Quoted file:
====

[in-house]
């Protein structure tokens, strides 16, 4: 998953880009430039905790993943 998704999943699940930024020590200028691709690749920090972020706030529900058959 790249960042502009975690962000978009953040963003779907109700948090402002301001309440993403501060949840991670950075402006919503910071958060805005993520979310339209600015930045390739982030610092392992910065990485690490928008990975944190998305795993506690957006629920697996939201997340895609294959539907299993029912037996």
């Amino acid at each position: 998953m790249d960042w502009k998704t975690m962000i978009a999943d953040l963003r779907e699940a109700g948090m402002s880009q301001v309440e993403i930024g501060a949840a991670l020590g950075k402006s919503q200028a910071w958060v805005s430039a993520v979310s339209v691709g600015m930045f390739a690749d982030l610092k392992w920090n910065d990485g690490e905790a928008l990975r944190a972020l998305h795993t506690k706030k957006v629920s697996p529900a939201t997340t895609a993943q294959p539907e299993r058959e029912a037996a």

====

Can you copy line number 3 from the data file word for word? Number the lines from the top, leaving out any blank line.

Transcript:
């Amino acid at each position: 998953m790249d960042w502009k998704t975690m962000i978009a999943d953040l963003r779907e699940a109700g948090m402002s880009q301001v309440e993403i930024g501060a949840a991670l020590g950075k402006s919503q200028a910071w958060v805005s430039a993520v979310s339209v691709g600015m930045f390739a690749d982030l610092k392992w920090n910065d990485g690490e905790a928008l990975r944190a972020l998305h795993t506690k706030k957006v629920s697996p529900a939201t997340t895609a993943q294959p539907e299993r058959e029912a037996a």